Event ‘Unarvu,' a monthly programme for senior citizens, reiterates that age is no bar to having fun

T hey say 60 is the new 40. But a trip to check out ‘Unarvu,' a programme for senior citizens organised by the Vyloppilly Samskrithi Bhavan, convinces you that 60 takes you back to 16. Every third Saturday of the month, the sprawling premises of the Samskrithi Bhavan come alive with laughter, debates and talent shows, as many senior citizens in the city get together.

Refreshing feel

Unarvu means to feel refreshed and we have envisaged it as an opportunity for the elderly to meet and make friends with the similar-minded,” says ‘Unarvu's convener M. Raveendran, himself a senior citizen. When ‘Unarvu,' was launched three months ago, its organisers were doubtful of its feasibility. But the very first programme itself proved them wrong. Seventy participants registered for the session.

Unarvu's first session included a talk on lifestyle diseases, a discussion on ‘Senior citizens and the contemporary Kerala society' and a music programme called ‘Smrithilayam' hosted by singer Kallara Gopan and team. A 25-member committee was also formed to give suggestions.

But it was the next session that astounded the organisers and the participants alike. The number of participants was 250! In that session (held on February 20) S. Krishnan, Head of Department of Psychiatry and Holistic Medicine, at the Medical College, introduced the rudiments of yoga and pranayama to the participants. It was interesting to see them eagerly nodding their salt-and-pepper heads in agreement, some of them even trying out the stretches of the ‘Dhanurasana.' Some were taking notes while a few others, probably Yoga practitioners, looked all excited to ‘interrogate' the physician on those essential ‘asanas' that he did not mention during the demonstration. And during the tea-break several ‘students' surrounded Dr. Krishnan for clarifications.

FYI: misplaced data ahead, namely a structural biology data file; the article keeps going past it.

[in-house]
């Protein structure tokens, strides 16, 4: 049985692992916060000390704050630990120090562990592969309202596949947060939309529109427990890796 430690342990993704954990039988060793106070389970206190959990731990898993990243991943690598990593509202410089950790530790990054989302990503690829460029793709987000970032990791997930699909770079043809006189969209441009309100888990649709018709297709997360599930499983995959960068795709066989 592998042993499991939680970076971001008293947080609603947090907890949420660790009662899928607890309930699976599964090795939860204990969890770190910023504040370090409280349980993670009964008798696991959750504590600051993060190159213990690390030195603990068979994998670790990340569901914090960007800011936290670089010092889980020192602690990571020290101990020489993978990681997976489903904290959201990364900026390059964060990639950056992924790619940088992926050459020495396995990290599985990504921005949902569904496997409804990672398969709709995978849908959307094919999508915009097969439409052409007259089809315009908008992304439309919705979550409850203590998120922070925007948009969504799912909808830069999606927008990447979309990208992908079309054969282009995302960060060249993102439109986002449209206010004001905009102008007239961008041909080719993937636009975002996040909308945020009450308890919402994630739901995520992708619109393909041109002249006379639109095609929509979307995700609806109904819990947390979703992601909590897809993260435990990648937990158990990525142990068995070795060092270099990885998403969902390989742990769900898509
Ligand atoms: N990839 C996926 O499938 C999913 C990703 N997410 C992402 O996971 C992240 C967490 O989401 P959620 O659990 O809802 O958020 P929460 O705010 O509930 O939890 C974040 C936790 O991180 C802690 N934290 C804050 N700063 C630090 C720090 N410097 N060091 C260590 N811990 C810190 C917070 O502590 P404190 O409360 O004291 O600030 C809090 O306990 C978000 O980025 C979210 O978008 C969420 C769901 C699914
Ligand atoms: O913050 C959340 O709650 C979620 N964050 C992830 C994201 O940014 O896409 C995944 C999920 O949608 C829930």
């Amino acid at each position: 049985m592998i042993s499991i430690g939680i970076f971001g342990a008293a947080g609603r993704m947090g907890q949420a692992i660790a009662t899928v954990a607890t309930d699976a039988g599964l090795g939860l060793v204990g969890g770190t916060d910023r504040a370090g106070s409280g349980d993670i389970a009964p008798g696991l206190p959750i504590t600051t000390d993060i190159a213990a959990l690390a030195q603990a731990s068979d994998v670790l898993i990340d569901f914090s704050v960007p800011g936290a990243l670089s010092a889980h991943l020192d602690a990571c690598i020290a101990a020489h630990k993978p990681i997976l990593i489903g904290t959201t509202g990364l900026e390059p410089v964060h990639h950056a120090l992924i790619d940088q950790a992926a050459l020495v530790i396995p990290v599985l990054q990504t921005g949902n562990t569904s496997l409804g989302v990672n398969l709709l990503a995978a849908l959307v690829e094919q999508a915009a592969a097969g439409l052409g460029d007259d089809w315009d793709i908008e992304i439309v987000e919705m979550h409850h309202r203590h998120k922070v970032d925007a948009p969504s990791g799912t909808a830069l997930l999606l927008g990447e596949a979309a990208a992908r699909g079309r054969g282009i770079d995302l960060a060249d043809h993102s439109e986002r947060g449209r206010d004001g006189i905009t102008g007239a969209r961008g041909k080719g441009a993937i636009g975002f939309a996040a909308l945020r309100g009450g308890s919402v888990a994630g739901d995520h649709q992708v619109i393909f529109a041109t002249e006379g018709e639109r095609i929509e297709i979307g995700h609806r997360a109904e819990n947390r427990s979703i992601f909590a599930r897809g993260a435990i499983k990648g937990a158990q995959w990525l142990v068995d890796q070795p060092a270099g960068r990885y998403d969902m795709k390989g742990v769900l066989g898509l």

Good atmosphere

Said R. Omana, a 64-year-old former government employee from Mudavanmugal: “I have decided to pen my autobiography, all because of ‘Unarvu.' I enjoy the atmosphere here, and I plan to attend all the meetings to come. In fact it's a lot better than sitting alone at home when my children are at office and my grandchild is in school.” In the post-break session the floor was thrown open to the participants to showcase their talents.

N. Shahul Hameed, who released a CD of his songs in the last meet, was the first one to sing. “I was not feeling well in the morning, but I had to come for my friends,” he said. P.R. Sukumaran, who was honoured with the Gurupuja award by the Kerala Sangeeta Nataka Akademi recently, was invited to share his experiences in amateur theatre. The octogenarian explored the possibilities of using music for peace and welfare activities, and transported the audience to another era when his drama troupe used to perform all over the country.

Men and women queued up to express themselves – a fun-filled poem on campus love, a heartfelt rendering of the lullaby ‘Thaaye Yashode,' a short story on pensioners' travails, an impromptu folk song by noted cultural activist Vattapparambil Peethambaran and so on.

Then 79-year-old Jacob Anthraper, a retired assistant registrar of the University of Kerala, hopped on to the stage, equipped with an electronic sruti box and sang ‘Deewana Hua Badal,' a Mohammed Rafi number from Kashmir ki Kali. His resounding voice filled the air as one of the audience remarked: “His ‘Suhani Raat' was the showstopper last month.”

At one p.m., the convener had to step in and call it a day. “It would be great if we could also arrange lunch for our participants,” he said “As such we are going to submit a request to the government to sanction more funds for the purpose, since most of our members suffer from various ailments, especially diabetes,” Raveendran said.

As the seniors departed, the Koothambalam was still vibrating with their positive energy.

Rasmi Binoy